As allegations of sexual harassment and assault continue to pour through Hollywood, Gabrielle Union is speaking out about the hot-button topic — and how women of color fit into the discussion.
According to the Times reporter, Union, 45, asserted strongly that women of color haven’t been heard as enthusiastically.
“I think the floodgates have opened for white women,” she said. “I don’t think it’s a coincidence whose pain has been taken seriously. Whose pain we have showed historically and continued to show. Whose pain is tolerable and whose pain is intolerable. And whose pain needs to be addressed now.”
Union’s book, We’re Going To Need More Wine, was released in mid-October, just a few weeks after the Weinstein scandal hit. In it, she recounts being raped at gunpoint at 19.
Union went on to wonder how the news of Weinstein’s alleged decades of sexual abuse and harassment would have been received if the first women to come forward hadn’t been members of “Hollywood royalty.”
“If they hadn’t been approachable,” she asked. “If they hadn’t been people who have had access to parts and roles and true inclusion in Hollywood, would we have believed?”
“When we have the microphone, how often do we pass it back to the people who are experiencing a different challenge, but who are equally worthy as having the microphone?” she continued.
(In a recent statement to PEOPLE, Weinstein’s attorneys, Blair Berk and Ben Brafman, said: “Mr. Weinstein has never at any time committed an act of sexual assault, and it is wrong and irresponsible to conflate claims of impolitic behavior or consensual sexual contact later regretted, with an untrue claim of criminal conduct. There is a wide canyon between mere allegation and truth, and we are confident that any sober calculation of the facts will prove no legal wrongdoing occurred.”)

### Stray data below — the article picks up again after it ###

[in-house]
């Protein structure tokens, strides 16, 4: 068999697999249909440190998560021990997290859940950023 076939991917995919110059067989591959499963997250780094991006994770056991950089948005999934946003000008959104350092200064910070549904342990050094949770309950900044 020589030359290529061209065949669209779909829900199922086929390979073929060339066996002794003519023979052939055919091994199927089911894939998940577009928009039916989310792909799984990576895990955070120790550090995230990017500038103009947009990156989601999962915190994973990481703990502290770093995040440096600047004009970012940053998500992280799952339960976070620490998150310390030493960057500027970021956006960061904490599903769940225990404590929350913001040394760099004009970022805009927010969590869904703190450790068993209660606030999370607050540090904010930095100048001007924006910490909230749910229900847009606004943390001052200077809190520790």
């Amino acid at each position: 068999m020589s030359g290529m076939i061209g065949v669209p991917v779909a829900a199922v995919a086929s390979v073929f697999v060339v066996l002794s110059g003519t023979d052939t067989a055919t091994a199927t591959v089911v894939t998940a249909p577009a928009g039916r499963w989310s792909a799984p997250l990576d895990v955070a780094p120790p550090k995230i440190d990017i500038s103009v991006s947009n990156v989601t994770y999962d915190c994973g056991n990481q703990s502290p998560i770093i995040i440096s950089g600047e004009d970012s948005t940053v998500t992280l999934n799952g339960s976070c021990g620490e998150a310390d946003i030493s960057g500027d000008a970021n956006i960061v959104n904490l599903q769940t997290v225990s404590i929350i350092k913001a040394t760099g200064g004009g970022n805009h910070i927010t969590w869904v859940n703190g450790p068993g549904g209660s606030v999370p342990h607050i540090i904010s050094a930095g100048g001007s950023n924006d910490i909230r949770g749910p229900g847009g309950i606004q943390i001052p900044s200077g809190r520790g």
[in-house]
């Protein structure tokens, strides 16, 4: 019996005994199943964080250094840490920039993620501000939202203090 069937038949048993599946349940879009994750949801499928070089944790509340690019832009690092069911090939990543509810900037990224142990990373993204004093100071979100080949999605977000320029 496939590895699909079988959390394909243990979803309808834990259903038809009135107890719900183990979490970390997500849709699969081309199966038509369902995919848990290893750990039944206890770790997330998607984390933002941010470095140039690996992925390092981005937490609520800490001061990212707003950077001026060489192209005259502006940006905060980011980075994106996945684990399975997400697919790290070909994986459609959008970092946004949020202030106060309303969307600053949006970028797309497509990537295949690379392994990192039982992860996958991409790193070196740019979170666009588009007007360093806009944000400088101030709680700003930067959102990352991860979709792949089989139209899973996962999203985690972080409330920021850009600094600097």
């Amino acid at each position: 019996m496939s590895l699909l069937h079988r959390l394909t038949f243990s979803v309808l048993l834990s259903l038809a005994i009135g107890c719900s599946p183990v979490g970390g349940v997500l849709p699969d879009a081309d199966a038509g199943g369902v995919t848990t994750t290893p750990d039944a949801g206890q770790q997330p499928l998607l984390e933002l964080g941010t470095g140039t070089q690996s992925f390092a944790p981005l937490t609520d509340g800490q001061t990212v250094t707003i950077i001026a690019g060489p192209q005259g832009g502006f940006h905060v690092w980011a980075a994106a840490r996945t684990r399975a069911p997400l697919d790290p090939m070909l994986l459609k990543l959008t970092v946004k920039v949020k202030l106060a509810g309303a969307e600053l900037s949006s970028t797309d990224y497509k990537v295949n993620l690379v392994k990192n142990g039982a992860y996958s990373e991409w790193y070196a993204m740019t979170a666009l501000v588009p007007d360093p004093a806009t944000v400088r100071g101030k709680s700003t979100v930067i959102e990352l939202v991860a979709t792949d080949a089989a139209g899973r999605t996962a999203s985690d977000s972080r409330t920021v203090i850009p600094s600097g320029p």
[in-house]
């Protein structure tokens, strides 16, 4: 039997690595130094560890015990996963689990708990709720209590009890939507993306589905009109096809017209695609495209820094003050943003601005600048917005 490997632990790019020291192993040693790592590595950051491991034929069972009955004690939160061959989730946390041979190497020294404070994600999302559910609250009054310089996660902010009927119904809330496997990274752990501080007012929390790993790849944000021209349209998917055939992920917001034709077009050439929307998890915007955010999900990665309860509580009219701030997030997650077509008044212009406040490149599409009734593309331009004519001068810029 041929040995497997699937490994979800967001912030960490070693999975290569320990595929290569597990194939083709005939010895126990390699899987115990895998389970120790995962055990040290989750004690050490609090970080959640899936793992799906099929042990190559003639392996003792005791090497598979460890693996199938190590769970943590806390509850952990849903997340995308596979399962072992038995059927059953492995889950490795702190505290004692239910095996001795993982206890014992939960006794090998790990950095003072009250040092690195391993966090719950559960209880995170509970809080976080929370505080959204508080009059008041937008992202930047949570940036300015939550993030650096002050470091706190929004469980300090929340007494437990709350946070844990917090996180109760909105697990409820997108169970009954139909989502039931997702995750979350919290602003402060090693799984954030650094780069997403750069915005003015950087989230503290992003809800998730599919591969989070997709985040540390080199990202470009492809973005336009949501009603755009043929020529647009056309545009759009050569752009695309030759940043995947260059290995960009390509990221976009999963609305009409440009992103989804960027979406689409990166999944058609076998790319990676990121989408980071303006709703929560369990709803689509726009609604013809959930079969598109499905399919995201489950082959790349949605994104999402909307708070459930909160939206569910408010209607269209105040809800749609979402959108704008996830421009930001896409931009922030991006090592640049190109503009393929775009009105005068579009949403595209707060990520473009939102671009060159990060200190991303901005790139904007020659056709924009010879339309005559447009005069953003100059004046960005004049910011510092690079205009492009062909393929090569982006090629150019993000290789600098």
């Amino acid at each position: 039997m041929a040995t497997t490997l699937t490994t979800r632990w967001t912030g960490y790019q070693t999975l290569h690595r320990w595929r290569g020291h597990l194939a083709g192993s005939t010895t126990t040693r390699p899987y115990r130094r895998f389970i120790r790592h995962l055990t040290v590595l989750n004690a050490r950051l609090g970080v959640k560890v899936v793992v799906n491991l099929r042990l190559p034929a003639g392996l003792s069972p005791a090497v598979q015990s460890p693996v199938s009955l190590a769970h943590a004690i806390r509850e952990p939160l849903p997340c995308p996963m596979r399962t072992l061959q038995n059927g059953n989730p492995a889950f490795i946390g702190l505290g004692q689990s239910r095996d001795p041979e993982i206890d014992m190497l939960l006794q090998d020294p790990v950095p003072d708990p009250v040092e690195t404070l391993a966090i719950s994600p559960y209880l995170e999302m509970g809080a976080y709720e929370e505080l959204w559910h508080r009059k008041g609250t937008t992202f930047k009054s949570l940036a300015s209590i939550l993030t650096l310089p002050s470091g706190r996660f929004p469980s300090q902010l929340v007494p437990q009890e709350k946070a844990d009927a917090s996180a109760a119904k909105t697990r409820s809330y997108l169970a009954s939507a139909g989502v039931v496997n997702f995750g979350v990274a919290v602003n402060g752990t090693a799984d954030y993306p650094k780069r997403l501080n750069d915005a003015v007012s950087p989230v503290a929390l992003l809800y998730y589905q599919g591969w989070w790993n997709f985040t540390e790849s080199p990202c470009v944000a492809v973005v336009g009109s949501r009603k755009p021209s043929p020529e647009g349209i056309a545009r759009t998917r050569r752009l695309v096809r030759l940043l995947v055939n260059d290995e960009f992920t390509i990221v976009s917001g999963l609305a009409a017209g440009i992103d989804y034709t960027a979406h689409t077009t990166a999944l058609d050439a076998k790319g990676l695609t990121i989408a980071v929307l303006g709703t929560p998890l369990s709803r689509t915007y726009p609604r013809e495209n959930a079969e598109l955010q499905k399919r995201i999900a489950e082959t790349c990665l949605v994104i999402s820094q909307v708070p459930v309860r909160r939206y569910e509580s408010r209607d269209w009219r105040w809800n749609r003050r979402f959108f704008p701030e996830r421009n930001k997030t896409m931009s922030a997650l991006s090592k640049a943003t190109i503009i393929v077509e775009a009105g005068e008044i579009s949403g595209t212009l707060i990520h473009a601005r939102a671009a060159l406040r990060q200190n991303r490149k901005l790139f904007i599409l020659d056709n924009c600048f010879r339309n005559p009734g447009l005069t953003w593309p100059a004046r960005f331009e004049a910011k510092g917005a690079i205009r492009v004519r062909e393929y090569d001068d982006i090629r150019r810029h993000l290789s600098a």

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Union also opened up about navigating the publishing industry, saying that her experience selling her book has been especially difficult as a black woman.
Though it spent three weeks on the New York Times best-seller list, the actress that said in her tour, only certain airports displayed the memoir, and that she had heard from readers that they had asked for it in certain cities, only to find it was still in stacks on the floor or in carts in the back.
“So I started asking people to tell me what stores this was happening in. You don’t want to alienate booksellers,” she said. “But where’s my book?”